Thursday, 18 April 2013

Review: The Snow Child

The Snow Child
Eowyn Ivey

Alaska, 1920: a brutal place to homestead, and especially tough for recent arrivals Jack and Mabel. Childless, they are drifting apart--he breaking under the weight of the work of the farm; she crumbling from loneliness and despair. In a moment of levity during the season's first snowfall, they build a child out of snow. The next morning the snow child is gone--but they glimpse a young, blonde-haired girl running through the trees. This little girl, who calls herself Faina, seems to be a child of the woods. She hunts with a red fox at her side, skims lightly across the snow, and somehow survives alone in the Alaskan wilderness. As Jack and Mabel struggle to understand this child who could have stepped from the pages of a fairy tale, they come to love her as their own daughter. But in this beautiful, violent place things are rarely as they appear, and what they eventually learn about Faina will transform all of them.*

The Snow Child transforms a Russian folktale, about a childless couple who make a girl out of snow, into a fairytale set in the heart of the 1920's Alaskan landscape. Rather than ignoring the story's obvious roots and inspiration, Ivey weaves the folktale into the narrative. The tale is one of Mabel's favourites and it is through her interaction with the story that the elements of fantasy are brought into the novel. Ivey never makes it clear whether this is fantasy or reality. Although I think the balance between realism and fantasy is quite even and I think the use of the folktale is clever, as I was reading it I found the lack of clarity a tad irritating. I wanted to know whether Faina was real or not. Looking back, I realise that this ambiguity is one of the main strengths of the novel. As a reader we are entranced by the possibilities and I know that my imagination was running completely wild.

I must admit, I felt ever so sad reading The Snow Child. I don't know how Ivey did it but she managed to convey Jack and Mabel's desperation, loneliness and fear of loss even when the story itself perked up. It quite cleverly made me worry constantly, along with Jack and Mabel, about the inevitable day when Faina would not return.

I enjoyed this book with the lush descriptions of the Alaskan landscape and some really lovable characters but, in the end, it fell flat for me. There was quite a gentle hype around it and I was so excited to read it but it just didn't live up to those expectations. But then maybe that is a lesson for me: don't believe the hype, use my own noggin to form opinions and don't just act like a sheep. Don't get me wrong, I'm not wishing I'd never read it, I enjoyed it thoroughly as a book to wile away a couple of hours with each night before bed. I do feel like Ivey has more to give and I look forward to her next novel (if she does one, that is).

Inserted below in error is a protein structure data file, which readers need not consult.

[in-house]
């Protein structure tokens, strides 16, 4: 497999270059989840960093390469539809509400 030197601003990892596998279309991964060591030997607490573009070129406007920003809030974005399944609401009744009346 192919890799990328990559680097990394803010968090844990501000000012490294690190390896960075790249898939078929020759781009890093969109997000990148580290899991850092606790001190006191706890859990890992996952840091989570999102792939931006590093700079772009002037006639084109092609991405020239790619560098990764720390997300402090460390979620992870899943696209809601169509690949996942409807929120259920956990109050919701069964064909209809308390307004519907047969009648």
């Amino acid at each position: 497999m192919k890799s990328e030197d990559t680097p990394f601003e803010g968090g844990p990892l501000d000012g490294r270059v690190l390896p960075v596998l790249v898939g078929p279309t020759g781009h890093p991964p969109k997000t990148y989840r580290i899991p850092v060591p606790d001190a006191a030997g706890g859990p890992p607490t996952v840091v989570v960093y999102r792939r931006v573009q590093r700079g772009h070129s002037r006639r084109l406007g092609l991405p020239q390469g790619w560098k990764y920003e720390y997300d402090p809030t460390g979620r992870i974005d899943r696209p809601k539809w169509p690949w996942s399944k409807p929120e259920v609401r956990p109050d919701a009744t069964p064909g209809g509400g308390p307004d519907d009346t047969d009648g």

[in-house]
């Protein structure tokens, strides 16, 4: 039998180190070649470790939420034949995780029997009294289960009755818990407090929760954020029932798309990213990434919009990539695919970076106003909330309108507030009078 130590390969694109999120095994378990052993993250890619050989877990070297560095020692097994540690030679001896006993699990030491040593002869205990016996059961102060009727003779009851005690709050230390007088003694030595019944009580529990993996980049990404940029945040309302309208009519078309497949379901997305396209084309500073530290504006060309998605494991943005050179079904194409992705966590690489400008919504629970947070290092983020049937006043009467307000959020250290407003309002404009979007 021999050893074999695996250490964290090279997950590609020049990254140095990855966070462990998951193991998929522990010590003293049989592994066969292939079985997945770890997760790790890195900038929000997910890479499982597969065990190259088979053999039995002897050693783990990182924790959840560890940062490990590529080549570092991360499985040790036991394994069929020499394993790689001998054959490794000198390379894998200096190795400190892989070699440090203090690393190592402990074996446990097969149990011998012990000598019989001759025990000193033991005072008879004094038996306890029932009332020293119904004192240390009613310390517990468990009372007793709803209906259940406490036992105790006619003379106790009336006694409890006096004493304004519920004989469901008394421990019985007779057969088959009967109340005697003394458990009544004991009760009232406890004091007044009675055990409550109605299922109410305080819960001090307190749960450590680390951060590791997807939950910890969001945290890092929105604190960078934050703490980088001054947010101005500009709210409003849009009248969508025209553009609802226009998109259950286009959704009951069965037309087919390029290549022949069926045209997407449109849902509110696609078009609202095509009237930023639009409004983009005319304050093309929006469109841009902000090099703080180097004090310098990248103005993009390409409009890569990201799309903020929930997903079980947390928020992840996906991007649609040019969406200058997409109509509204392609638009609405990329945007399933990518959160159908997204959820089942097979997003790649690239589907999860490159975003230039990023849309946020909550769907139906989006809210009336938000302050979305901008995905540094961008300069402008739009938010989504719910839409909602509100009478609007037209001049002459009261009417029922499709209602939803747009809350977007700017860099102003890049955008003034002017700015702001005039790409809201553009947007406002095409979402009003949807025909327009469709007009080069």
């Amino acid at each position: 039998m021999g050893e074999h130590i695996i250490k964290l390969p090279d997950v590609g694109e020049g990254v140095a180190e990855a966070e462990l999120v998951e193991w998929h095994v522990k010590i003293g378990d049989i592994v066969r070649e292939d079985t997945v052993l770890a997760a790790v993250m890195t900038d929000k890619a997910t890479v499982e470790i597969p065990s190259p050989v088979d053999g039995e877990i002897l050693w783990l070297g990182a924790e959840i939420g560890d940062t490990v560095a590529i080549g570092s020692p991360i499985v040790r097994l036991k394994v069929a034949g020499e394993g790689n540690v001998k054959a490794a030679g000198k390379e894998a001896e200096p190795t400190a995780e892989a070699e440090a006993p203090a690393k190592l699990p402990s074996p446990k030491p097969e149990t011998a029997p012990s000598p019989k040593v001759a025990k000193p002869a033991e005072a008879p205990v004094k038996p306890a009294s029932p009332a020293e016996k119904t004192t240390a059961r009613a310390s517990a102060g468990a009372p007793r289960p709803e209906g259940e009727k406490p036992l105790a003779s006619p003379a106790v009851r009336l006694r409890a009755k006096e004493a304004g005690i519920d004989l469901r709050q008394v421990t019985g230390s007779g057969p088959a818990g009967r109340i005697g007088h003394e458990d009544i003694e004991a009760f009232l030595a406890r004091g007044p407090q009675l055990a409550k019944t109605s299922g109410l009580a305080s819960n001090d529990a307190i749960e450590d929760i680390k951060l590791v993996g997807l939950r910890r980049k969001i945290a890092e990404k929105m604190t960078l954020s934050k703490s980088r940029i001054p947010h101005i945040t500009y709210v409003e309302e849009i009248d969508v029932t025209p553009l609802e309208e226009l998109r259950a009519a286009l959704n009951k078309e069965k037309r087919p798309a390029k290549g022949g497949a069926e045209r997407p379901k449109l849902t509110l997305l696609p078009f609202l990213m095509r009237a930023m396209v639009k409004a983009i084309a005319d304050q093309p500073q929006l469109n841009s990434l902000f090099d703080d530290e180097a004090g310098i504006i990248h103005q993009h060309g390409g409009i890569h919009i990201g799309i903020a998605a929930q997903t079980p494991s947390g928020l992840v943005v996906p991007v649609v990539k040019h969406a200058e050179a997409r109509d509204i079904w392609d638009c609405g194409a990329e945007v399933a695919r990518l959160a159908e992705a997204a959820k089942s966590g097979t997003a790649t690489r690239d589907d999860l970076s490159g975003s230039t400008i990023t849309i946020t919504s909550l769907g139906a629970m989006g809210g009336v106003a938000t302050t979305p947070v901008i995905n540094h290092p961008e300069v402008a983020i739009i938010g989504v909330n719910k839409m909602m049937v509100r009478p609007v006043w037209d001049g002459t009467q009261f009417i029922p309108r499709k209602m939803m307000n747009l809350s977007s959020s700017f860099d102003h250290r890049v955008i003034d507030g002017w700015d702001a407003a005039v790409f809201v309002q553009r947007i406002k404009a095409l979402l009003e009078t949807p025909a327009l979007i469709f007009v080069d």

'We never know what is going to happen, do we? Life is always throwing us this way and that. That’s where the adventure is. Not knowing where you’ll end up or how you’ll fare. It’s all a mystery, and when we say any different, we’re just lying to ourselves. Tell me, when have you felt most alive?'

* Description from Goodreads



  1. I hate it when that happens - books that doesn't live up to the hype :( The setting sounded so interesting!

    1. The setting is probably the element that saved the book for me. The descriptions are wonderful, particularly of the snow.

  2. This book sounded so beautiful, but now I'm unsure if I really want to spend time reading it. I definitely fall into that hype trap a lot.

  3. I think as long as you don't go in with high expectations it is ok. It's quite damaging to the reading experience when you expect too much as I've found out so many times! It is still a beautifully written book though.


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